Summary: Two years ago, author Dan Brown wrote a novel that debuted at the top of the NY Times bestseller list. The Da Vinci Code has sold over 10 million copies, it’s been translated into over 40 languages. It’s a book that has become a catalyst for all kinds of
[This sermon is contributed by Hal Seed of New Song Church in Oceanside, California and of www.PastorMentor.com. Hal is the author of numerous books including The God Questions and The Bible Questions. If you are interested in The Bible Questions Church-wide Campaign, please visit and watch Hal’s video at www.PastorMentor.com.]
The DaVinci Code: Faith, Fact, or Fiction?
With so much information available to us today, it’s not hard to get confused is it?
Two years ago, author Dan Brown wrote a novel that debuted at the top of the NY Times bestseller list. And it has been at or near the top of that list every week since.
So we are going to do something different today than we have ever done. We’re going to discuss this book.
The Da Vinci Code has sold over 10 million copies, it’s been translated into over 40 languages. This Friday’s edition of the USA Today had a two page spread about how every church, museum and chateau mentioned in the book have now become major tourist attractions throughout Europe.
This kind of attention is not unprecedented. Clancy and Grisham have sold as many copies and created as much chatter with some of their works.
But a few months ago, one of our Board members convinced me to talk to you about this book because this book is different.
It’s a book that has become a catalyst for all kinds of questions.
Questions about the church.
Questions about Jesus Christ.
Questions about God.
All of a sudden, lots of Americans, and lots of New Songers are asking questions that I haven’t heard since seminary. Questions about the Bible, about the ancient church councils, about the Gnostics, questions about books like the Gospel of Thomas.
Dan Brown makes some claims about these sorts of things, and he makes some claims for historical accuracy. On page 1 he says:
All descriptions of artwork, architecture, documents, and secret rituals in this novel are accurate. – Dan Brown, the Da Vinci Code, p. 1
As you read the book, you begin to wonder if Mr. Brown has more in mind that merely making money and entertaining readers. More on that later.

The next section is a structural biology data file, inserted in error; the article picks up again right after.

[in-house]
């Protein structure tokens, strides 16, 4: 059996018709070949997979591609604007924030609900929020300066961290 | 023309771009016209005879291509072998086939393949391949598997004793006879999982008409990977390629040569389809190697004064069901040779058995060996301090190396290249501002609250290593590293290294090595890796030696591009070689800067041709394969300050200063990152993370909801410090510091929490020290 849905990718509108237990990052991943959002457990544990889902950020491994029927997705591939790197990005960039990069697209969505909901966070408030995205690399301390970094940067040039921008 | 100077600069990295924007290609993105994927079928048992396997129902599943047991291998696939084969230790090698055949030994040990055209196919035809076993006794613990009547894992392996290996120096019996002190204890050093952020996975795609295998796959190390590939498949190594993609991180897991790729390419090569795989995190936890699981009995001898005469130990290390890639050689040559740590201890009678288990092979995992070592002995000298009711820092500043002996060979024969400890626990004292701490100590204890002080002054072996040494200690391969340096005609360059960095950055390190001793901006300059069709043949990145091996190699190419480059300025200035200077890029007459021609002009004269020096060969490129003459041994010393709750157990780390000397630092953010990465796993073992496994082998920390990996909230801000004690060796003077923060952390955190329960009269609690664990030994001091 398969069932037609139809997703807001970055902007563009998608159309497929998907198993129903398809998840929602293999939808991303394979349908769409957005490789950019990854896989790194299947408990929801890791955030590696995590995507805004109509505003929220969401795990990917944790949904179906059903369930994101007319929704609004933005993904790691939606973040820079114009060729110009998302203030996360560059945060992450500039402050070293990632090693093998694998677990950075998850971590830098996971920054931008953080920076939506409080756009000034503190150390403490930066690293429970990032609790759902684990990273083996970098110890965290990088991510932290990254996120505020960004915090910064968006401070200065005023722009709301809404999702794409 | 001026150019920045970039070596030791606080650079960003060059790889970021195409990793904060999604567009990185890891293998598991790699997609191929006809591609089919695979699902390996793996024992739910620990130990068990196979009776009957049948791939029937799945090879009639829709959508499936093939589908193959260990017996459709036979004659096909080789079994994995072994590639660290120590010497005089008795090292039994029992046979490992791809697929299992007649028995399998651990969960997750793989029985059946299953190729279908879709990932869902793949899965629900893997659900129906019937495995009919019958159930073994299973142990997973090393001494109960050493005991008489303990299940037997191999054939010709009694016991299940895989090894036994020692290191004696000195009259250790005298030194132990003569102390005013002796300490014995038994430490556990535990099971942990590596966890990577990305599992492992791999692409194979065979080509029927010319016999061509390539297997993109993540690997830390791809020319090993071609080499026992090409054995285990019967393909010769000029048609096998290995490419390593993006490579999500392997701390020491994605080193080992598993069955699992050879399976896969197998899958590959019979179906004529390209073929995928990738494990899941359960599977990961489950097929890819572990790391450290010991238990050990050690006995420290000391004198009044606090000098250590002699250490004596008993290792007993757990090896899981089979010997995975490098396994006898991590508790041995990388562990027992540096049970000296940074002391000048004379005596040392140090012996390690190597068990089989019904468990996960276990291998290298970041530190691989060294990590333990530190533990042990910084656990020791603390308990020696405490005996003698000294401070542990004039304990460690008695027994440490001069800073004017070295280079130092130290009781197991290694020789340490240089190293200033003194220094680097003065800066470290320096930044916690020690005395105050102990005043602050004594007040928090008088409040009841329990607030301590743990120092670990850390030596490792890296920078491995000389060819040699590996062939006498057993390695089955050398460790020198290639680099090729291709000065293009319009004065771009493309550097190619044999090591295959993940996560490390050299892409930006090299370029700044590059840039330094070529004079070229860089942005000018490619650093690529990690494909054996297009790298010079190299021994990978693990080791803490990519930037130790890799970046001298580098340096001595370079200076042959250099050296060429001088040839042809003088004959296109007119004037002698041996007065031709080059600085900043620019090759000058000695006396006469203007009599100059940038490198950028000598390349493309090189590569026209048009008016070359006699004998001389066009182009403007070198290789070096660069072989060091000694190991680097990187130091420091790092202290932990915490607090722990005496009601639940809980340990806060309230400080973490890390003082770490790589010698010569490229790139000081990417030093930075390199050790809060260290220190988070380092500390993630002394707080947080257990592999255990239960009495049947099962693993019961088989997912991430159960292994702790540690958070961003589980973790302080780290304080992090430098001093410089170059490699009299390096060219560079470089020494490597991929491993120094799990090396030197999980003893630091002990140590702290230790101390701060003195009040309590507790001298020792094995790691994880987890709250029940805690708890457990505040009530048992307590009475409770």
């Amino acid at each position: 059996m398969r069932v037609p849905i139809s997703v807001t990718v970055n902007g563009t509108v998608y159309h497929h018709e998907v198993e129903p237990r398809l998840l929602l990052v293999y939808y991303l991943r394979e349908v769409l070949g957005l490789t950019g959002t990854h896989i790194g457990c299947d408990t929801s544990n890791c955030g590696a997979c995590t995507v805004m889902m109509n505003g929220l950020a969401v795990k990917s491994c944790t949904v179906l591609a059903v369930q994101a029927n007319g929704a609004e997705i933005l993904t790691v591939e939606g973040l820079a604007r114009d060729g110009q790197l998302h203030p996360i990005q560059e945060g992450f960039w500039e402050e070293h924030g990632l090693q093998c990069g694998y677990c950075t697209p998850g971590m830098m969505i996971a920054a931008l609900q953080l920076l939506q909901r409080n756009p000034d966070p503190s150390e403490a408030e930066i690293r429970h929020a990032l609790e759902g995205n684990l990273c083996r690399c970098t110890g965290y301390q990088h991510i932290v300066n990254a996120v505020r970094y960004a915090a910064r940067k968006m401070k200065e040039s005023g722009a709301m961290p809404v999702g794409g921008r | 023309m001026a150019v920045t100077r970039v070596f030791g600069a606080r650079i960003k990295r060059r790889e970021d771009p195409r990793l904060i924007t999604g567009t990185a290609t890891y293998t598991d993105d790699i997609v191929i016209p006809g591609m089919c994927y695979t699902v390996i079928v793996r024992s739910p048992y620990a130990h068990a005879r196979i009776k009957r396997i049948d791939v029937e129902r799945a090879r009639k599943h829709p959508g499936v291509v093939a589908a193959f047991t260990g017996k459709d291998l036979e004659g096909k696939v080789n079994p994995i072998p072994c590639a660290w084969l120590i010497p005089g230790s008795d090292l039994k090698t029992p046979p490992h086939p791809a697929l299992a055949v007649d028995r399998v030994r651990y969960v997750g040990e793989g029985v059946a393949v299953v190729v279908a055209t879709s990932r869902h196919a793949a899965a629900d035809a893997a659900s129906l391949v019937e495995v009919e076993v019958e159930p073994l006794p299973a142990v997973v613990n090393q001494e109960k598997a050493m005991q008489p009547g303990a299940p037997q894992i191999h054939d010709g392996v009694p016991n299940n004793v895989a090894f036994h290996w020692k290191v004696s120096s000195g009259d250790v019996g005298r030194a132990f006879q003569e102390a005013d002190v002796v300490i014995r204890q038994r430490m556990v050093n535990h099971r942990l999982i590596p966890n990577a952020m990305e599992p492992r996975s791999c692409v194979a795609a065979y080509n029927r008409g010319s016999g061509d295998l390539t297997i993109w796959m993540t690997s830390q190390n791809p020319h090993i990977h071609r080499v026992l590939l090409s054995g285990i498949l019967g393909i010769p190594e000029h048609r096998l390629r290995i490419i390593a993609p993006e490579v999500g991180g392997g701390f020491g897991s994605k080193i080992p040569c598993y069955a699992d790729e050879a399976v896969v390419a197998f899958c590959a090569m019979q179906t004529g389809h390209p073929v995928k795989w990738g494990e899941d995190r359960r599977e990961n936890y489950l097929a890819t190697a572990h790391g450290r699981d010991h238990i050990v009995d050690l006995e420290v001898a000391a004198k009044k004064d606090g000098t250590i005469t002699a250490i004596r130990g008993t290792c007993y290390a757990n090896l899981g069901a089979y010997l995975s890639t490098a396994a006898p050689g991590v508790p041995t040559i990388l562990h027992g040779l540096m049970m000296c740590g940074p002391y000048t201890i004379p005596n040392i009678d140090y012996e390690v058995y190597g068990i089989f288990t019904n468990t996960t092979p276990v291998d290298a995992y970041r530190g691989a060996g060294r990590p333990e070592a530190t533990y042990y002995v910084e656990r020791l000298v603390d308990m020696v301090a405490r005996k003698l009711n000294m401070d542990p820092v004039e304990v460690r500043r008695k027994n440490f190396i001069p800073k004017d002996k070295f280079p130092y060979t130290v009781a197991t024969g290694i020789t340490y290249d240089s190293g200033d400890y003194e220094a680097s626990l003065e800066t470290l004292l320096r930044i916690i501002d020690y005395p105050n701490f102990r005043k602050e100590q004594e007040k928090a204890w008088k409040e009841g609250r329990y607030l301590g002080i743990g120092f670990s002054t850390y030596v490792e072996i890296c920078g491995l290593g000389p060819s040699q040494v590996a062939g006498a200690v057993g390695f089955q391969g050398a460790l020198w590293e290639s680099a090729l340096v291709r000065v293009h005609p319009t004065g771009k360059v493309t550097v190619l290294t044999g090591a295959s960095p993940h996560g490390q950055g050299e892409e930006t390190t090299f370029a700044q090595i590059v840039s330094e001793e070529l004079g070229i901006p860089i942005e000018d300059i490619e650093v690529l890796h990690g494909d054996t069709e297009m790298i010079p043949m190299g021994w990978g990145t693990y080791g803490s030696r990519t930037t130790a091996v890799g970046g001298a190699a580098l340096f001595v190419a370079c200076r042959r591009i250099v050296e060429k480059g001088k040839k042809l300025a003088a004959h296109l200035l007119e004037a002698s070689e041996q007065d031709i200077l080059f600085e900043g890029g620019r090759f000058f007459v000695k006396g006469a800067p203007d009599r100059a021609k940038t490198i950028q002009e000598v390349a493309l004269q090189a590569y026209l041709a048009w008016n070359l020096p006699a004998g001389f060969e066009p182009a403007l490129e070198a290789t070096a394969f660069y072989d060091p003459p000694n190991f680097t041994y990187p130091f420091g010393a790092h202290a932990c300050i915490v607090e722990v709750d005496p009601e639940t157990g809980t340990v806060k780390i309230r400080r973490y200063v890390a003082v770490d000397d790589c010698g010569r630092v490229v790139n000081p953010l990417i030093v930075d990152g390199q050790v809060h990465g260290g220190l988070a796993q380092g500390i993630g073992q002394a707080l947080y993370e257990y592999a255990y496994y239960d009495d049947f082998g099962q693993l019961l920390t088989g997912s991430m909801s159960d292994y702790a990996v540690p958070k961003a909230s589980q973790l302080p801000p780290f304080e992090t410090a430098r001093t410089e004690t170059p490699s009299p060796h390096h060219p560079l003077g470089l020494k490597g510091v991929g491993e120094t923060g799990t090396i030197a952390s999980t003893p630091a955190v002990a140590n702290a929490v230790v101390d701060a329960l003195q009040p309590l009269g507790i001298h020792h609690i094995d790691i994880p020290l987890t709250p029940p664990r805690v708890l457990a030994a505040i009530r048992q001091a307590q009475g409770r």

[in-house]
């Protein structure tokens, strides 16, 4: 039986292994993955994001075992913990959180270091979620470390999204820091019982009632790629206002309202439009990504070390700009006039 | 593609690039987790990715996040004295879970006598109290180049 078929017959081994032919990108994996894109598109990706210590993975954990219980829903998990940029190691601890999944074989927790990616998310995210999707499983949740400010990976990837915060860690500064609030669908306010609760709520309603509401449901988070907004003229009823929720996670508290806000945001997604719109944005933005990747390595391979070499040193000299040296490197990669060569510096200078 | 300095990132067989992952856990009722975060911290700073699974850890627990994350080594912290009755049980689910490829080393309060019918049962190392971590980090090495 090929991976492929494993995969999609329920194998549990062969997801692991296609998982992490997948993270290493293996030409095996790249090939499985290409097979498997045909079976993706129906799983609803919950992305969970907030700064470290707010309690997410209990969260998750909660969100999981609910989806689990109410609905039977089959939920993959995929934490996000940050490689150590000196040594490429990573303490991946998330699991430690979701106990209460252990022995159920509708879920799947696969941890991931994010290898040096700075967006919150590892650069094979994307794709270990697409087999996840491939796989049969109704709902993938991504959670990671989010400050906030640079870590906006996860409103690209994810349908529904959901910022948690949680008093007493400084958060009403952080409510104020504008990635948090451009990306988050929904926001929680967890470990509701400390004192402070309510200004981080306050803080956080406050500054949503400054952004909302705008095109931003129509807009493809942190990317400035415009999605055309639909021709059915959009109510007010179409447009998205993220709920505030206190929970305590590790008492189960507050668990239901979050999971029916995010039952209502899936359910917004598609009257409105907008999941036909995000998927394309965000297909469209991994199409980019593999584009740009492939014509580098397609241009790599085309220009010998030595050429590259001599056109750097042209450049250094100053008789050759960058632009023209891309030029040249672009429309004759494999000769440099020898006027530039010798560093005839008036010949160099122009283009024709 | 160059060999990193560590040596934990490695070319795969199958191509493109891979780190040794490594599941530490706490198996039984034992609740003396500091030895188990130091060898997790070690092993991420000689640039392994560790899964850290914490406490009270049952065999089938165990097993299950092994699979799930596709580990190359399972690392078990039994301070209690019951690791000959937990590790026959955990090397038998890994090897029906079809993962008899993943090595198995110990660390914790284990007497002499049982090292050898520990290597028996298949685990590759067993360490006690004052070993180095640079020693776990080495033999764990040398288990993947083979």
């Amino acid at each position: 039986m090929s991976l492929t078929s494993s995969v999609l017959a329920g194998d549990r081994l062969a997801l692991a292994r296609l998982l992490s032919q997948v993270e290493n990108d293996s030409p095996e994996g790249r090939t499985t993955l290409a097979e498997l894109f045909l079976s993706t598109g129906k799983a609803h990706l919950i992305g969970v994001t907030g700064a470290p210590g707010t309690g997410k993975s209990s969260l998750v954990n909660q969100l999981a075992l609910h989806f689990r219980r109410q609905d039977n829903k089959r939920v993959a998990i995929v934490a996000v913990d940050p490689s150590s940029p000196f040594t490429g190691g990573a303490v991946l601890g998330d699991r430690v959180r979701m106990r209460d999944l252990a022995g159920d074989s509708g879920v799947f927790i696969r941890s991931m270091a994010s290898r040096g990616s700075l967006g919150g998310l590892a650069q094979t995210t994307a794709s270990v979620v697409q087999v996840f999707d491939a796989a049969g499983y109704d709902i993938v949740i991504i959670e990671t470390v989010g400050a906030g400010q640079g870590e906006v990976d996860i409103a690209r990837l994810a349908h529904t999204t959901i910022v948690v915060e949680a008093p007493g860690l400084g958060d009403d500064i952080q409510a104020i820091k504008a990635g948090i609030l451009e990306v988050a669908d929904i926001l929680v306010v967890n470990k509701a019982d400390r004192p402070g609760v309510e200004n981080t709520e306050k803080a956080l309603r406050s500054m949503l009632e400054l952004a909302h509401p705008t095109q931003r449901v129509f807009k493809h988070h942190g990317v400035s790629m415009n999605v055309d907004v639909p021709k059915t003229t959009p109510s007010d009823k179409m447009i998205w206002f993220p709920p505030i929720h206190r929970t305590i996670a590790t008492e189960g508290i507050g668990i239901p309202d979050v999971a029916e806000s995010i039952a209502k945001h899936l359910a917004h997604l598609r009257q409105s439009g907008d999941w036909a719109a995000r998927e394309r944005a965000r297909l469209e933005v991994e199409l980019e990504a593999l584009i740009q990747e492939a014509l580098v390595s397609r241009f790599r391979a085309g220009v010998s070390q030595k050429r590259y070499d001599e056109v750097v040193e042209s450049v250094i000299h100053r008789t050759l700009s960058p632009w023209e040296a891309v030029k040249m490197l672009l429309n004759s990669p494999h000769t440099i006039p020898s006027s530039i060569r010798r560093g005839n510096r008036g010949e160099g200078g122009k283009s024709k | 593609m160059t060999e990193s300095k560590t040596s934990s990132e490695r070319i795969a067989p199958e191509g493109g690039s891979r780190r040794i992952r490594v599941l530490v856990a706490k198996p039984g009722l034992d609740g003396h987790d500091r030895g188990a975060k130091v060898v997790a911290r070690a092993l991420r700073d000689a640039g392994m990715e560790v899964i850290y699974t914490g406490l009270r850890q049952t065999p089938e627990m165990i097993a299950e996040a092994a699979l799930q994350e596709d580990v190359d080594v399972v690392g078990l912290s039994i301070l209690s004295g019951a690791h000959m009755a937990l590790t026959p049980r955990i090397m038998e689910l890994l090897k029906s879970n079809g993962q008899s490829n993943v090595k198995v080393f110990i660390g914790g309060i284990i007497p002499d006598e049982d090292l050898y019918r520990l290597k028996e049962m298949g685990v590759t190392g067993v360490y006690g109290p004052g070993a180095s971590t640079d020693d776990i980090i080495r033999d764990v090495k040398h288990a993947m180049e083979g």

If you haven’t read the book, you might be interested in knowing that it will come out in movie form next year. Ron Howard and Columbia Pictures are producing it, and Russell Crowe is rumored to be the leading man. So when the movie comes out, you will hear about it. Some are predicting that it will have a wider influence than The Passion.
The Da Vinci Code is a well-written mystery, based on a conspiracy. And though fascinating to read about the unsuspecting Harvard professor, the energetic French policeman, the Royal British Knight, and the Albino Monk-turned-assassin (nod at me if you’ve read the book), and of course the heroine of the book, “Sophie” whose name means “wisdom,” in Greek. As you read you recognize that this is something that is changing the way people think.
It’s a plot about the Holy Grail. It you’ve read it and you’ve seen “Indiana Jones and the Search for the Holy Grail,” you know that Harrison Ford and Sean Connery had it wrong, the Holy Grail is not a cup. It’s a woman. A woman with a huge secret that has been covered up for the last 1700 years.
To understand what the book is talking about, you need some background in three areas. So let me tell you three stories. (I left you an entire blank page on the back of your message notes in case you want to do some free drawing and writing of what we’re about to cover.)
The first story is the story of The Crown, the Council, and the Creed.
Many of you already know part of this story because of our recent series on history.
The story of the Crown, the Council and the Creed is the story of Constantine.
The Crown belongs to Constantine. Constantine adopted Christianity in 312 AD and legalized it for all of the Western Roman Empire.
The Council is the Council of Nicaea.
As he consolidated his power, Constantine found that there were disagreements in his realm about the nature of the Son of God. The problem was that a leader of the church of North Africa, a man named “Arius,” was teaching that Jesus was God, but a different kind of God than the Father.
As a new Christian, Constantine said, “I can help sort this out.” So he paid the expenses for 300 bishops from across his realm to come together and council about what was true and what wasn’t about the nature of the Son of God.
Arius and his followers believed that Jesus was God, but that he was a created God (as opposed to God the Father, who was eternally pre-existent.) – Are you following this? This is a little heady, but we’ll lighten up in a minute.